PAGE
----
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A young man cycles the busy streets of Paris – his face masked by a black scarf ala Mick Travis in if…. (1968) – stops to buy condoms from a vending machine, and continues to his girlfriend’s house. Goodbye First Love, as its title suggests, is about the end of a relationship, so it’s a little exhausting being taken back to their “first time”, observing the beginning of the end.

14 year-old Camille (Lola Créton) says farewell to Sullivan (Sebastian Urzendowsky) who has decided to drop out of school and travel around South America. At first he writes often and she marks his destinations on a map with coloured pins, overseeing his expedition from home base in Paris. Then the letters dry up, and Camille becomes severely depressed. Sullivan is away for most of the film, and we don’t mind. He didn’t seem all that keen on her in the first place.

After a very long period of grief (so so long), her move into architecture is hopeful – a challenging, masculine profession – but her talent is informed only by her much older professor Lorenz (Magne-Håvard Brekke) . Camille is mute. She knows herself by Sullivan’s sexual desire of her, from his old love letters (which are often about other women he is seeing) and then from Lorenz’ interest in her – which is just creepy. The old man looks like Riff-Raff from Rocky Horror.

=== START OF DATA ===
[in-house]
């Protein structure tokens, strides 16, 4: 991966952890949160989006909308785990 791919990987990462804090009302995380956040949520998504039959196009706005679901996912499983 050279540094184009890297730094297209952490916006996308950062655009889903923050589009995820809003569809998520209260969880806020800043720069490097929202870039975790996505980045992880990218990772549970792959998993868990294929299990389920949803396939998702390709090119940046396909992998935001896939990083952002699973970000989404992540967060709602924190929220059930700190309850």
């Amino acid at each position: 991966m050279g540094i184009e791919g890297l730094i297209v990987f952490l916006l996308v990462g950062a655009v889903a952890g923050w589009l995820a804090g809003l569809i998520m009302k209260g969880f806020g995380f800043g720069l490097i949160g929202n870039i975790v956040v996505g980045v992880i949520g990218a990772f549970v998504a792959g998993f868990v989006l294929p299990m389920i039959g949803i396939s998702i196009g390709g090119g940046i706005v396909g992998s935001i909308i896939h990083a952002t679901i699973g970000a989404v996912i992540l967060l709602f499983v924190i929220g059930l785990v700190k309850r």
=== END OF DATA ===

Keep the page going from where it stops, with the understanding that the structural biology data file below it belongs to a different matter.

The same actors play Camille and Sullivan from aged 14 to 24(?) which presents an immense challenge. She looks 14 the whole time. First pining over the boy she lost her virginity to and then accepting a father figure for a lover doesn’t appear to faze her, and makes he rest of the film baffling and annoying. Sullivan seeks challenges and new experiences and Camille just waits for someone else to love her. Her entire being is reactionary. Her nudity is unnecessary. Her body hair has more to say about her than she herself does. It’s sexist. Despite an occasionally breathtaking aesthetic (the French countryside is captured beautifully), the film is un-motivated and backward in its ideas of women, which is despicable because it was written and directed by one. Teenagers who like masochism and subtitles will enjoy.

* a version of this post originally appeared at filmblerg.com

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